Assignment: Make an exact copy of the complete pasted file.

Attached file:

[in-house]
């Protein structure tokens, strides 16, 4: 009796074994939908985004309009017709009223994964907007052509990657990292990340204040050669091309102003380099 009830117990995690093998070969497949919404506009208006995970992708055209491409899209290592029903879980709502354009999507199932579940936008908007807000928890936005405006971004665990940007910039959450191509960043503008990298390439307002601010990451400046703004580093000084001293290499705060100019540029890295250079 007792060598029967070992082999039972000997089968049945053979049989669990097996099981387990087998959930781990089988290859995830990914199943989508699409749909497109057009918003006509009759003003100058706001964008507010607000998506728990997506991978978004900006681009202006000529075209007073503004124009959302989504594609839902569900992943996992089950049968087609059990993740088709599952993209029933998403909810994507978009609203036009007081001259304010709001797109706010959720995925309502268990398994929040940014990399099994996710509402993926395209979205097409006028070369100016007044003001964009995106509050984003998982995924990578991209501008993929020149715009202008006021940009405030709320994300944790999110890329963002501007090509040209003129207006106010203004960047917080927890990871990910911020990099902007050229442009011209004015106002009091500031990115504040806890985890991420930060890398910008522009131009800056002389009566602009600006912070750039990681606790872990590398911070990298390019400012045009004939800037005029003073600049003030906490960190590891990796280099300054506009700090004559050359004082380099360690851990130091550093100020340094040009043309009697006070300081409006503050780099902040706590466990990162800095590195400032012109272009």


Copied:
[in-house]
């Protein structure tokens, strides 16, 4: 009796074994939908985004309009017709009223994964907007052509990657990292990340204040050669091309102003380099 009830117990995690093998070969497949919404506009208006995970992708055209491409899209290592029903879980709502354009999507199932579940936008908007807000928890936005405006971004665990940007910039959450191509960043503008990298390439307002601010990451400046703004580093000084001293290499705060100019540029890295250079 007792060598029967070992082999039972000997089968049945053979049989669990097996099981387990087998959930781990089988290859995830990914199943989508699409749909497109057009918003006509009759003003100058706001964008507010607000998506728990997506991978978004900006681009202006000529075209007073503004124009959302989504594609839902569900992943996992089950049968087609059990993740088709599952993209029933998403909810994507978009609203036009007081001259304010709001797109706010959720995925309502268990398994929040940014990399099994996710509402993926395209979205097409006028070369100016007044003001964009995106509050984003998982995924990578991209501008993929020149715009202008006021940009405030709320994300944790999110890329963002501007090509040209003129207006106010203004960047917080927890990871990910911020990099902007050229442009011209004015106002009091500031990115504040806890985890991420930060890398910008522009131009800056002389009566602009600006912070750039990681606790872990590398911070990298390019400012045009004939800037005029003073600049003030906490960190590891990796280099300054506009700090004559050359004082380099360690851990130091550093100020340094040009043309009697006070300081409006503050780099902040706590466990990162800095590195400032012109272009």